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8/11/2009
04:30 PM
Marin Perez
Marin Perez
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HP To Offer Prepaid Netbooks

Hewlett-Packard is throwing an interesting new twist to the netbook market, as the company will offer Japanese customers computers that can use prepaid mobile data via a SIM card slot. This is a pretty stark contrast to what most carriers are trying to do, and I think it's the best model for increasing mobile data usage.

Hewlett-Packard is throwing an interesting new twist to the netbook market, as the company will offer Japanese customers computers that can use prepaid mobile data via a SIM card slot. This is a pretty stark contrast to what most carriers are trying to do, and I think it's the best model for increasing mobile data usage.HP said it will be purchasing airtime and data from DoCoMo, and it will be reselling the mobile data as a mobile virtual network operator. The company hasn't released too many details on the specific devices, but these could include computers, netbooks, and touch-screen tablets that the user can pop a SIM card into for Internet connectivity. HP said its initial computers will cost between $50 and $100, and this will come with 100 free minutes of service, and then users can purchase more time as needed. These netbooks will also have Wi-Fi, so customers can just hop onto any available hotspot for Internet access.

I sincerely like the pay-as-you-go approach for mobile data with netbooks because I feel it is the best approach for how these things will be used. Ideally, I'd love to just pay my carrier once for my "unlimited" data plan on my smartphone, and be able to tether when I need to, but I know that's not in the cards for the near future. Most of the writing on the wall suggests the carriers are going to be big sellers of netbooks, but I'm still not convinced the consumer demand is there for their subsidy model. Sure, you can get a Compaq Mini for less than the price of a Big Mac, but you're locked into a two-year deal for about $60 per month. Most of these machines cost less than $400 to buy outright, so I'm still not getting the appeal.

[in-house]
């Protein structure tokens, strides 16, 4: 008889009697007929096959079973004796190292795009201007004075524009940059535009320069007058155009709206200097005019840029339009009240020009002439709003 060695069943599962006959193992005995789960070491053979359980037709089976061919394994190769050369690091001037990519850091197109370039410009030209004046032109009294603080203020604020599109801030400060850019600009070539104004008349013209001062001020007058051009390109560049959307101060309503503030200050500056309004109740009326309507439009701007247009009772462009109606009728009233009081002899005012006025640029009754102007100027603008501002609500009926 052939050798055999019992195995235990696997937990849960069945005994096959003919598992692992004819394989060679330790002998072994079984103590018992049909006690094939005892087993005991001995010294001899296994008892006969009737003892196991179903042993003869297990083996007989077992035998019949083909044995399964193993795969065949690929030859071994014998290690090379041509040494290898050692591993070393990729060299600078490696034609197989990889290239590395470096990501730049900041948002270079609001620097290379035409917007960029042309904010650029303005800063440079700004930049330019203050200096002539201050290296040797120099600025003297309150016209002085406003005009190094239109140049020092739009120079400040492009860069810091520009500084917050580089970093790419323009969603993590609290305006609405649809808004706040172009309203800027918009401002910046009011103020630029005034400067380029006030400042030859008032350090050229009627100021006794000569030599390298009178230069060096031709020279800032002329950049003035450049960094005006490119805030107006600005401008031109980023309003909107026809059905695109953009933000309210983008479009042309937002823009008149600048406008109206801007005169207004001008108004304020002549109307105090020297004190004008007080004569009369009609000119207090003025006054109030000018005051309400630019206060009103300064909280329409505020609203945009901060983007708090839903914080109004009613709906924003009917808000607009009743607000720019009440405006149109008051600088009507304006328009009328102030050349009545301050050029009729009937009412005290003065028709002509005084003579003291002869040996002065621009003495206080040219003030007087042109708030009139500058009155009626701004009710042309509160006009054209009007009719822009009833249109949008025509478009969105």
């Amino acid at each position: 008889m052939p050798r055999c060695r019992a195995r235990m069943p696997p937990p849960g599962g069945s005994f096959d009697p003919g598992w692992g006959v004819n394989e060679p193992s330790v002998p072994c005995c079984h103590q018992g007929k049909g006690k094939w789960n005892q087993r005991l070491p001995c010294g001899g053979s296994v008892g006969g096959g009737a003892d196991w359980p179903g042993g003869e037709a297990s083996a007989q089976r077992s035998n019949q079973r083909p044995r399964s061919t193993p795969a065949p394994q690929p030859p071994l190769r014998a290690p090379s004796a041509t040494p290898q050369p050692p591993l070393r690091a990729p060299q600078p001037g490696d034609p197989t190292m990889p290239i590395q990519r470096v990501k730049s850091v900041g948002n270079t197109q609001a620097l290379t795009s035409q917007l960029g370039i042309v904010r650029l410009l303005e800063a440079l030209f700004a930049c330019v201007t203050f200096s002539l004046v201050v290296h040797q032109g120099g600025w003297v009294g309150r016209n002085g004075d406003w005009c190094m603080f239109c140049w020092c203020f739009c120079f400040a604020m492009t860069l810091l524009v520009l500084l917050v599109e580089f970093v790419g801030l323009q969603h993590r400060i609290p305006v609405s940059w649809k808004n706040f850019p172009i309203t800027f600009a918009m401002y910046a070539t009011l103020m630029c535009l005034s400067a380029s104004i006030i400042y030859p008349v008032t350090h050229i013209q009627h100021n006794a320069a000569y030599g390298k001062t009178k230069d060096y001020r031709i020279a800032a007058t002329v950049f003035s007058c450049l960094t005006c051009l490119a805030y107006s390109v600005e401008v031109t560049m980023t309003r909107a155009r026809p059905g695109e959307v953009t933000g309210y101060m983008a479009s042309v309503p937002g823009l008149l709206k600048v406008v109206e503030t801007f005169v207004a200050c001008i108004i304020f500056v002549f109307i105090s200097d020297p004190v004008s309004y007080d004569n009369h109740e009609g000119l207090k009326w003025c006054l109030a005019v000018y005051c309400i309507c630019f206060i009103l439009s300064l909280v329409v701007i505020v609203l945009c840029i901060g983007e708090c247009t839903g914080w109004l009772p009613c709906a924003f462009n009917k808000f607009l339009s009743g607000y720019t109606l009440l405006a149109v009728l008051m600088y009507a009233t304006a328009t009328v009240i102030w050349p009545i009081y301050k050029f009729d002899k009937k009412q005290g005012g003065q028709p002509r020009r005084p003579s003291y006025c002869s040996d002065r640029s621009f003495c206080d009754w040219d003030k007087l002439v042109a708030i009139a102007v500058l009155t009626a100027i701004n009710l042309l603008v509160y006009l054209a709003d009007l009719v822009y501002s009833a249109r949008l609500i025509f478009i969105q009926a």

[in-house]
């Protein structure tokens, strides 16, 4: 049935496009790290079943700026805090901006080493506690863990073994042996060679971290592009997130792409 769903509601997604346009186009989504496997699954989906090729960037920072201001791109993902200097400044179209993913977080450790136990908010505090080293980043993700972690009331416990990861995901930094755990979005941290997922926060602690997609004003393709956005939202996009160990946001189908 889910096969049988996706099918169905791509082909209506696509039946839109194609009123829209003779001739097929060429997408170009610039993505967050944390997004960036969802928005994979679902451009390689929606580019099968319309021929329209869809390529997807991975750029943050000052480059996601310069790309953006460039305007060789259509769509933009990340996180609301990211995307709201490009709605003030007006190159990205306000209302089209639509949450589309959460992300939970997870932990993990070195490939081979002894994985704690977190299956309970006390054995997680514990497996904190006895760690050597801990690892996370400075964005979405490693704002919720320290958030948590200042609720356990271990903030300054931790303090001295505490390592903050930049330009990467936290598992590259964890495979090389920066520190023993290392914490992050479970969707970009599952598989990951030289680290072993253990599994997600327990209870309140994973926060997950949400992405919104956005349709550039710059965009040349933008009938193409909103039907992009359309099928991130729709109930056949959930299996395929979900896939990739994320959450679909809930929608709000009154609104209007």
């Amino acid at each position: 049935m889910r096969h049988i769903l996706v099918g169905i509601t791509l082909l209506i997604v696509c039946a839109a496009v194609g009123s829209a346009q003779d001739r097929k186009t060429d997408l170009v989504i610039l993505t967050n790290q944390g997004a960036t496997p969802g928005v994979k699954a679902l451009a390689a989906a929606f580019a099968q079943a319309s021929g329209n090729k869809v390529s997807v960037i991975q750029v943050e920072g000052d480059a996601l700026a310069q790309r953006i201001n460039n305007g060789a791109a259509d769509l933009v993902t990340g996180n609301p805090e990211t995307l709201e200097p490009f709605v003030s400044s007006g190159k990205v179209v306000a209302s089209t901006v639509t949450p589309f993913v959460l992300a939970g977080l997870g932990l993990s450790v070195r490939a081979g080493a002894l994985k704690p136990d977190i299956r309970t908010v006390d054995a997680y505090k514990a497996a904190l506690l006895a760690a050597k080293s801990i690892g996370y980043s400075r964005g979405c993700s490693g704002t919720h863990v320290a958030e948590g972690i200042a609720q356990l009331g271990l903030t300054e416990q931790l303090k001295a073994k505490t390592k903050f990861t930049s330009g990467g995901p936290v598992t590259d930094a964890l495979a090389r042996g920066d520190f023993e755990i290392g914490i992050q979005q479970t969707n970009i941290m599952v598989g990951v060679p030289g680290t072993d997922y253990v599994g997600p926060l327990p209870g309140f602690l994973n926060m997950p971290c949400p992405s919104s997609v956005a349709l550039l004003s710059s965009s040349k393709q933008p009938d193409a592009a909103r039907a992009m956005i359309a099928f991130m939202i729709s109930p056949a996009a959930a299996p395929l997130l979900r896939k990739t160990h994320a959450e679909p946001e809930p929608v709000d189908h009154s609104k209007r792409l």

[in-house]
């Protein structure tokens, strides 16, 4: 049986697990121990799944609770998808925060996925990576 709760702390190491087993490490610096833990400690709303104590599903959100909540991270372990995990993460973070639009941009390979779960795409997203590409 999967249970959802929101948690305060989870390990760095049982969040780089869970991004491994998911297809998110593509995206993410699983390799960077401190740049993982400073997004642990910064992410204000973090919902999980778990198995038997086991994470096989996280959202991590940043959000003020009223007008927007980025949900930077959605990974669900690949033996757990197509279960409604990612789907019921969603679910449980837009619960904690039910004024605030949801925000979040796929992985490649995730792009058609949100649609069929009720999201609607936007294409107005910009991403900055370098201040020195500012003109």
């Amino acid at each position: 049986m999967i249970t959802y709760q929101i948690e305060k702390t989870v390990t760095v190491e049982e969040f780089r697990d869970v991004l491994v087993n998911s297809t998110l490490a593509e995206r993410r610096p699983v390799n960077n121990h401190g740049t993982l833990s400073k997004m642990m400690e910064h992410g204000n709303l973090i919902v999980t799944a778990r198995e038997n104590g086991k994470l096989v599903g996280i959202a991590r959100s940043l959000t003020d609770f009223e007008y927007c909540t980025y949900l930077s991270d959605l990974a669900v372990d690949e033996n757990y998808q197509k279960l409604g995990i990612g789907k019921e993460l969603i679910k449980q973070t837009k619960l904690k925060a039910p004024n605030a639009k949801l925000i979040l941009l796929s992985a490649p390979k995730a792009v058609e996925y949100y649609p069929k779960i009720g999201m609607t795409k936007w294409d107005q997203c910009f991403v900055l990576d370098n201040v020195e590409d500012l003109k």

I know the subsidy model has been prevalent with cell phones and smartphones, but I don't think the usage patterns for netbooks are the same. Except for the mobile professional, most people don't need always-on Internet connectivity for their netbook as they'll have Internet at home, or can go to a free Wi-Fi hotspot. For those using the 3G connection as their sole source of Internet, the 5 GB monthly limit will severely limit what they can do, as well as lead to some whopping bills if they go over the cap. There's also the fact that many of these netbooks utilized embedded modems, so you lose the flexibility of having an air card or a device like the MiFi.

Japan has had thousands of mobile device innovations that haven't left the island in a significant way, so there's a good chance this model never hits the United States. Of course, the pricing for HP's data would also have to be reasonable, but I would be extremely interested in someone trying this in my neck of the woods.

Virgin Mobile does offer some form of prepaid mobile broadband, but it doesn't include a computer, their prices are a bit steep, and your allotment of data actually expires if you don't use it within the allotted time. Any thoughts on prepaid mobile data? Feel free to leave a comment here, drop me an e-mail at [email protected], or tweet me @marinperez.

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